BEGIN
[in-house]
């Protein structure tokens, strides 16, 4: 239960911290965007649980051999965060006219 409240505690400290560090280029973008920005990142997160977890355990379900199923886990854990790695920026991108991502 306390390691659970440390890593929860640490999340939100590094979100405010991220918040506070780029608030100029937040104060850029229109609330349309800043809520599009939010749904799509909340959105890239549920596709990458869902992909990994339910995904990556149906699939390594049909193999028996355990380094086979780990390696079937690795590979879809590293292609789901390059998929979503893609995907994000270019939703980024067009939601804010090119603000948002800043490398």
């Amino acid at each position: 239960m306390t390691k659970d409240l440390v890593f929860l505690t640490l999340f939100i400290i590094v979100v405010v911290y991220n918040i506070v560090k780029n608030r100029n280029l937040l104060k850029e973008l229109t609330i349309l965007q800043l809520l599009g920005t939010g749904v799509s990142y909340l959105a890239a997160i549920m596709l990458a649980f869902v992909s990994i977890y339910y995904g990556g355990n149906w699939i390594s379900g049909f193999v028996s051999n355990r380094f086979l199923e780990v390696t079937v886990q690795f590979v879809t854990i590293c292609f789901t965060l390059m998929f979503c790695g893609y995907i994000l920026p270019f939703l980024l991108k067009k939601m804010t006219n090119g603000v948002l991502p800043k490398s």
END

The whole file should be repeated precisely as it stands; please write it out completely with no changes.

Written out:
[in-house]
């Protein structure tokens, strides 16, 4: 239960911290965007649980051999965060006219 409240505690400290560090280029973008920005990142997160977890355990379900199923886990854990790695920026991108991502 306390390691659970440390890593929860640490999340939100590094979100405010991220918040506070780029608030100029937040104060850029229109609330349309800043809520599009939010749904799509909340959105890239549920596709990458869902992909990994339910995904990556149906699939390594049909193999028996355990380094086979780990390696079937690795590979879809590293292609789901390059998929979503893609995907994000270019939703980024067009939601804010090119603000948002800043490398």
């Amino acid at each position: 239960m306390t390691k659970d409240l440390v890593f929860l505690t640490l999340f939100i400290i590094v979100v405010v911290y991220n918040i506070v560090k780029n608030r100029n280029l937040l104060k850029e973008l229109t609330i349309l965007q800043l809520l599009g920005t939010g749904v799509s990142y909340l959105a890239a997160i549920m596709l990458a649980f869902v992909s990994i977890y339910y995904g990556g355990n149906w699939i390594s379900g049909f193999v028996s051999n355990r380094f086979l199923e780990v390696t079937v886990q690795f590979v879809t854990i590293c292609f789901t965060l390059m998929f979503c790695g893609y995907i994000l920026p270019f939703l980024l991108k067009k939601m804010t006219n090119g603000v948002l991502p800043k490398s």